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Meta shares sink on higher AI spending, light revenue forecast


By Katie Paul and Yuvraj Malik

(Reuters) -Meta Platforms disappointed investors on Wednesday with forecasts of higher expenses and lighter-than-expected revenue, knocking nearly $200 billion off its stock market value and raising fears the surging cost of AI is outpacing its benefits.

Shares of the Facebook (NASDAQ:META) and Instagram parent dropped about 15% in extended trade following the report, its market capitalization plunging to about $1 trillion.

The late-day slump in Meta’s stock value was just short of the $232 billion one-day loss suffered on Feb. 3, 2022, which was the record one-day loss of market capitalization for any U.S. company.

Alphabet (NASDAQ:GOOGL) shares fell 3% in extended trade and Microsoft (NASDAQ:MSFT) declined 2%, with concerns that Wall Street may have underestimated the cost of the AI race hitting those Big Tech companies ahead of their reports on Thursday.

Nvidia (NASDAQ:NVDA) lost 1.4% and Amazon (NASDAQ:AMZN) dropped 2.6%.

Meta said it expects April-June revenue in the range of $36.5 billion-$39 billion, with a midpoint of $37.8 billion, compared with analysts’ estimates of $38.3 billion, according to LSEG data.

The company raised its forecast for expenses this year to support investments in new AI products and the computing infrastructure needed to support them, adding that it expected spending would continue to increase next year.

It raised its 2024 total expense forecast to $96 billion-$99 billion, from $94 billion-$99 billion. It also expects 2024 capital expenditure to fall within a range of $30 billion-$40 billion, up from its earlier forecast of $35 billion-$37 billion, it said.

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CEO Mark Zuckerberg told analysts on a conference call that the focus on AI would “grow our investment envelope meaningfully before we make much revenue from some of these new products.”

Zuckerberg’s comments and the quarterly results tempered expectations for Meta’s AI investments after a series of smash-hit quarters for the social media giant. Meta enjoyed the biggest one-day gain in market capitalization in Wall Street history after its last quarterly report, when it posted robust results and announced a first-ever dividend.

“Investors are skeptical of the growing AI spending. Some of those investments could take years to pay off,” said Jasmine Enberg, principal analyst at Insider Intelligence.

“But Meta is in the AI race to win it, and Meta AI could be a dark horse. It has a built-in audience through its existing apps, and it will have an advantage in eventual monetization through its ad ecosystem,” Enberg said.

The company has been updating its ad-buying products with AI tools and short video formats to boost revenue growth, while also introducing new AI features like a chat assistant to drive engagement on its social media properties.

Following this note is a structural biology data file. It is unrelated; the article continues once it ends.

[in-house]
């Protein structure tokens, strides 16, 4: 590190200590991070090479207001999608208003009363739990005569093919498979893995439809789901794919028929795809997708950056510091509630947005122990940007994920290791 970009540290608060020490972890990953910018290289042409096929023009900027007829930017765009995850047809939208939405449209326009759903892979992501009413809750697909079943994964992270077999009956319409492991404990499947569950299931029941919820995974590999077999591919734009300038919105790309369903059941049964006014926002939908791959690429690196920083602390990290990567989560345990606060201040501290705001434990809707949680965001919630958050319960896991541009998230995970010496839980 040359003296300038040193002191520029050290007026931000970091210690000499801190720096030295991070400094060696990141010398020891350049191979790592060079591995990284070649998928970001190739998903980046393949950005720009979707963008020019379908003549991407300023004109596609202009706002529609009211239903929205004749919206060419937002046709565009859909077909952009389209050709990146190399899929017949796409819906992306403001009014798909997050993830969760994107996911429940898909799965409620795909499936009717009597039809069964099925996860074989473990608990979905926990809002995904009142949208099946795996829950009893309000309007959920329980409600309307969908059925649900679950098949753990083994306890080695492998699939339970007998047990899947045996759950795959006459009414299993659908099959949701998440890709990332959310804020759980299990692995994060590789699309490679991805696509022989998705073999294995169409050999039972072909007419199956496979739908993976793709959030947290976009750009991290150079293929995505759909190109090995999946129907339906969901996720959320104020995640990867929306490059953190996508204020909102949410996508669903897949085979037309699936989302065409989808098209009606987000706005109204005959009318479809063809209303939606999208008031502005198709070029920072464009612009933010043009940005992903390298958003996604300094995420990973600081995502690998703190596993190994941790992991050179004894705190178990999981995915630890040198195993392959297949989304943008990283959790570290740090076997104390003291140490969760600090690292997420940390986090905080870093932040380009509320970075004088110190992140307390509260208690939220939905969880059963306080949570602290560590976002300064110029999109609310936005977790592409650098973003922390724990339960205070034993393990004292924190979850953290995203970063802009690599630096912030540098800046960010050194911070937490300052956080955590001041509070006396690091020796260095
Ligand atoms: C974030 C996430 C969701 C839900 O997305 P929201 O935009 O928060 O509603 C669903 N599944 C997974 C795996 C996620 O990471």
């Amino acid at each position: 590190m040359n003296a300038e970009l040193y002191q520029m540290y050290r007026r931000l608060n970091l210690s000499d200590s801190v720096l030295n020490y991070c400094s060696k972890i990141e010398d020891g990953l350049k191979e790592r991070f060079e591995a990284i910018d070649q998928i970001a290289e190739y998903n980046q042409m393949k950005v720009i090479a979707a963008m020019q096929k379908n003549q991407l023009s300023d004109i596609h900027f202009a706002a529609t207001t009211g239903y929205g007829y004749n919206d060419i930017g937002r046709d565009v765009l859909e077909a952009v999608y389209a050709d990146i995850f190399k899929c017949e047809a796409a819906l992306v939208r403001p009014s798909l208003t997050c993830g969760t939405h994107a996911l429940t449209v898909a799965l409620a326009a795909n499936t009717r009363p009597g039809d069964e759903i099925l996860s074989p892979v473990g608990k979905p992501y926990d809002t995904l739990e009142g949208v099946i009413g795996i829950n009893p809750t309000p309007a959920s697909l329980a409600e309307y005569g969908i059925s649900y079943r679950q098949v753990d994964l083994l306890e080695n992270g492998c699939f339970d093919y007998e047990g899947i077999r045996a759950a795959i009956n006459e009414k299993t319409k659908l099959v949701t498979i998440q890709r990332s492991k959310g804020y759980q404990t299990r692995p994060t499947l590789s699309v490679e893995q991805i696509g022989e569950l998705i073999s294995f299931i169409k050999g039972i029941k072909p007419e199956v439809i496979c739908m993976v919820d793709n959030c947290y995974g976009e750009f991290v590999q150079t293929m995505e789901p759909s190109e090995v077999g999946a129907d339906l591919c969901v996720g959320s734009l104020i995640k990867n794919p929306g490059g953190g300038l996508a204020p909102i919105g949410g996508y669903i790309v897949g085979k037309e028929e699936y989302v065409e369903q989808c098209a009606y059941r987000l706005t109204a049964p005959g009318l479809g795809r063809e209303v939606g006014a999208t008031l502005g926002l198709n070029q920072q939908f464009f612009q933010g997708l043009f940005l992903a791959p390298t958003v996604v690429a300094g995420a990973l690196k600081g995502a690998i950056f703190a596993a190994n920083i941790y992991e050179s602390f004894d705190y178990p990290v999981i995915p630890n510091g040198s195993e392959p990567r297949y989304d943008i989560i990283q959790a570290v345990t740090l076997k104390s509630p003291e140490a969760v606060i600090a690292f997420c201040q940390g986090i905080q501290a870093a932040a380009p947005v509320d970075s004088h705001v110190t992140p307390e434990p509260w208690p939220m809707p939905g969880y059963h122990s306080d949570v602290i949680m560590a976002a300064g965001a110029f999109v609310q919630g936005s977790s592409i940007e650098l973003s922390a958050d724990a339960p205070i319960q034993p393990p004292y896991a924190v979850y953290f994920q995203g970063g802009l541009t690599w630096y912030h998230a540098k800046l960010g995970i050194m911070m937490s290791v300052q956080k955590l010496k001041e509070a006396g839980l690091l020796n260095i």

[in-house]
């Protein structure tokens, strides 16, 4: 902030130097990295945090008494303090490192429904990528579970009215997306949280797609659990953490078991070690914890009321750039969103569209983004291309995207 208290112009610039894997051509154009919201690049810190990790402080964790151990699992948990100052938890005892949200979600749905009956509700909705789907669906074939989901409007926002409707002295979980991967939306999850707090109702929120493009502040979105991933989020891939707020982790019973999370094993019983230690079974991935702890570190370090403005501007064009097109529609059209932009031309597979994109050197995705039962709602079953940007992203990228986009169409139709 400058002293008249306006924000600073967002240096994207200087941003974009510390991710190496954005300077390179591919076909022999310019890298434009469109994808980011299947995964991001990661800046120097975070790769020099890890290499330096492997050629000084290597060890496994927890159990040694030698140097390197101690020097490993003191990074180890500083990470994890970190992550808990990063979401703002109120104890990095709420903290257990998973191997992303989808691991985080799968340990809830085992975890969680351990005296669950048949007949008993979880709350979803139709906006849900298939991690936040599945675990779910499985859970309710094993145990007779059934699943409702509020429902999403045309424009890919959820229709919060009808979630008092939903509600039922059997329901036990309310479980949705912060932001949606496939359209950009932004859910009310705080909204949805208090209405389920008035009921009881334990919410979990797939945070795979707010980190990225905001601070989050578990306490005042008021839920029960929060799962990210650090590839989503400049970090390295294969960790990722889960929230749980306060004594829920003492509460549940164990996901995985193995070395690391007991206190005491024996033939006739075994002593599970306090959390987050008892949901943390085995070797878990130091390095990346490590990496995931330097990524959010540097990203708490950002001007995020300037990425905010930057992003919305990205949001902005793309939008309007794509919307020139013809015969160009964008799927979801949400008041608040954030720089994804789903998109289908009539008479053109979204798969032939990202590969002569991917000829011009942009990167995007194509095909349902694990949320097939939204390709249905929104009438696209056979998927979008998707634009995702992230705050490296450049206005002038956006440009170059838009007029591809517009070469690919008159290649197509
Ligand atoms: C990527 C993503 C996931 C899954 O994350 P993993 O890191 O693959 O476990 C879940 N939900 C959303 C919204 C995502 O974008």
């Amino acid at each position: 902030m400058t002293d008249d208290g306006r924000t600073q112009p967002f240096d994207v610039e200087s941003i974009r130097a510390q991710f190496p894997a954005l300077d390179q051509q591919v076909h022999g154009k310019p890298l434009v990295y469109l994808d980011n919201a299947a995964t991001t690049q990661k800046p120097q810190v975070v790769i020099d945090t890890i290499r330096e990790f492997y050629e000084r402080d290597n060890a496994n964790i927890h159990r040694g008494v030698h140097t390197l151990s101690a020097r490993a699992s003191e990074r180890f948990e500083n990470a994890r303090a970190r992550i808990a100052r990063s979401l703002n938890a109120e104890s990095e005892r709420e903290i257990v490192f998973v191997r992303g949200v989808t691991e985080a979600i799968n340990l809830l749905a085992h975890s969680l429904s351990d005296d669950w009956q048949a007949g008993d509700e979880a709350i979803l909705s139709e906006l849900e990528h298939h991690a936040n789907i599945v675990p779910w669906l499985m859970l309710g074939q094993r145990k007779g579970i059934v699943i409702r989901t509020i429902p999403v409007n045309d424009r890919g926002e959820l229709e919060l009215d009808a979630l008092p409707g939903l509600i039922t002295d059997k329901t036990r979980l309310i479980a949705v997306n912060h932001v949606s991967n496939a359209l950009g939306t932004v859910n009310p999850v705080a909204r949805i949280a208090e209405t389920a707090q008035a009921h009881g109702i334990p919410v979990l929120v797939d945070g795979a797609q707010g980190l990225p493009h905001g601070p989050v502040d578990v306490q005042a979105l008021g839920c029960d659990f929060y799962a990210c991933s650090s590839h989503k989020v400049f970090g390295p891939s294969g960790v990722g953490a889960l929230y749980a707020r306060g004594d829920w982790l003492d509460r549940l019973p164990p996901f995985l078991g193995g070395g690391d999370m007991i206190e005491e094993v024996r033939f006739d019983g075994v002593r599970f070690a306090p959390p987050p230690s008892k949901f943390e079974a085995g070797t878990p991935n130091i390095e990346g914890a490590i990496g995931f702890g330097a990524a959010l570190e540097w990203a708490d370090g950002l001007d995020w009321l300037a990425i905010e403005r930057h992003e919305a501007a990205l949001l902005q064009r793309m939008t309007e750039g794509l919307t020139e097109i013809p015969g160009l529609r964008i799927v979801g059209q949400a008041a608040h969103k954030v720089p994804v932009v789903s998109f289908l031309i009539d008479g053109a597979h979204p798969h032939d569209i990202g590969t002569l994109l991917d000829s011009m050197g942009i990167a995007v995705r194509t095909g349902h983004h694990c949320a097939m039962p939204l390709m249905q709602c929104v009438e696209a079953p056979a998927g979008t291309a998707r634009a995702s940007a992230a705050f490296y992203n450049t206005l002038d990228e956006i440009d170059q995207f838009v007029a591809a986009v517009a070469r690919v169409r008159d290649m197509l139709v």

It announced last week that it is giving its Meta AI assistant more prominent billing across its suite of apps, meaning it will start to see how popular the product is with users in the second quarter.

“For all Meta’s bold AI plans, it can’t afford to take its eye off the nucleus of the business – its core advertising activities,” said Sophie Lund-Yates, lead equity analyst at Hargreaves Lansdown (LON:HRGV).

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The company’s metaverse-oriented Reality Labs division missed expectations for the first quarter, posting sales of $440 million. Investors had been expecting $475 million, according to LSEG data.

The unit’s sales leaped 30% from the year prior, but were still below the average revenue of $523 million posted in previous first-quarter reports since Meta started disclosing Reality Labs revenue in 2021.

Reality Labs lost $3.8 billion in the quarter, putting it on track this year to match the $16 billion it lost over the course of 2023.

Zuckerberg also described potential monetization plans for Meta’s AI chatbot, such as using it for business messaging and customer support.

Meta theoretically stands to benefit from regulatory pressures bearing down on its Chinese-owned short video competitor TikTok, which is facing the threat of a U.S. ban, although Meta CFO Susan Li told investors she was not yet ready to assess the business impact of the potential setback for its rival.

Meta posted first-quarter revenue of $36.5 billion, roughly in line with expectations of $36.2 billion, according to LSEG data.

Meta’s daily active people (DAP), a metric it uses to track unique users of any one of its apps Facebook, Instagram, Messenger or WhatsApp in a day, grew 7%.

DAP grew 8% in the preceding quarter.

Meta disclosed only the DAP figure for user growth, a first for the company. It said earlier this year that it would no longer break out numbers for flagship social network Facebook, whose growth has slowed in recent years.

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